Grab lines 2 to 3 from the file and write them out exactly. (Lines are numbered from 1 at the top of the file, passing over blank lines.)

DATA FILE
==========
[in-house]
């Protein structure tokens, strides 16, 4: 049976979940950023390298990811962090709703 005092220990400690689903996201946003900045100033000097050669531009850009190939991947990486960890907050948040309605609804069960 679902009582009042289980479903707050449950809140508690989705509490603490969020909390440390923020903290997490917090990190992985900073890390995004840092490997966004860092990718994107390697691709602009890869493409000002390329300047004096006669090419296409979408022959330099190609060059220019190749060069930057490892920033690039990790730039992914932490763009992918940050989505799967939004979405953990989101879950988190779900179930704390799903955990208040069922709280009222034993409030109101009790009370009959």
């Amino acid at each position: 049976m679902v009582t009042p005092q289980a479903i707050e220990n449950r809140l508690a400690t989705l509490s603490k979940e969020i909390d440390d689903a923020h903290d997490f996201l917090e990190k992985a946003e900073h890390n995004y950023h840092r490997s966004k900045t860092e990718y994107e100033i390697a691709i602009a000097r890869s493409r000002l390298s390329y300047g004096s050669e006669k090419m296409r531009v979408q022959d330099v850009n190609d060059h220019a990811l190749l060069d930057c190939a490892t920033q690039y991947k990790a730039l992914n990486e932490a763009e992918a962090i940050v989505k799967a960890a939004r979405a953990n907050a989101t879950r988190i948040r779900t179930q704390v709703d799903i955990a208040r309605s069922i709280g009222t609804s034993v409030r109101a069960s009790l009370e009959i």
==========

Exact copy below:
């Protein structure tokens, strides 16, 4: 049976979940950023390298990811962090709703 005092220990400690689903996201946003900045100033000097050669531009850009190939991947990486960890907050948040309605609804069960 679902009582009042289980479903707050449950809140508690989705509490603490969020909390440390923020903290997490917090990190992985900073890390995004840092490997966004860092990718994107390697691709602009890869493409000002390329300047004096006669090419296409979408022959330099190609060059220019190749060069930057490892920033690039990790730039992914932490763009992918940050989505799967939004979405953990989101879950988190779900179930704390799903955990208040069922709280009222034993409030109101009790009370009959």
């Amino acid at each position: 049976m679902v009582t009042p005092q289980a479903i707050e220990n449950r809140l508690a400690t989705l509490s603490k979940e969020i909390d440390d689903a923020h903290d997490f996201l917090e990190k992985a946003e900073h890390n995004y950023h840092r490997s966004k900045t860092e990718y994107e100033i390697a691709i602009a000097r890869s493409r000002l390298s390329y300047g004096s050669e006669k090419m296409r531009v979408q022959d330099v850009n190609d060059h220019a990811l190749l060069d930057c190939a490892t920033q690039y991947k990790a730039l992914n990486e932490a763009e992918a962090i940050v989505k799967a960890a939004r979405a953990n907050a989101t879950r988190i948040r779900t179930q704390v709703d799903i955990a208040r309605s069922i709280g009222t609804s034993v409030r109101a069960s009790l009370e009959i």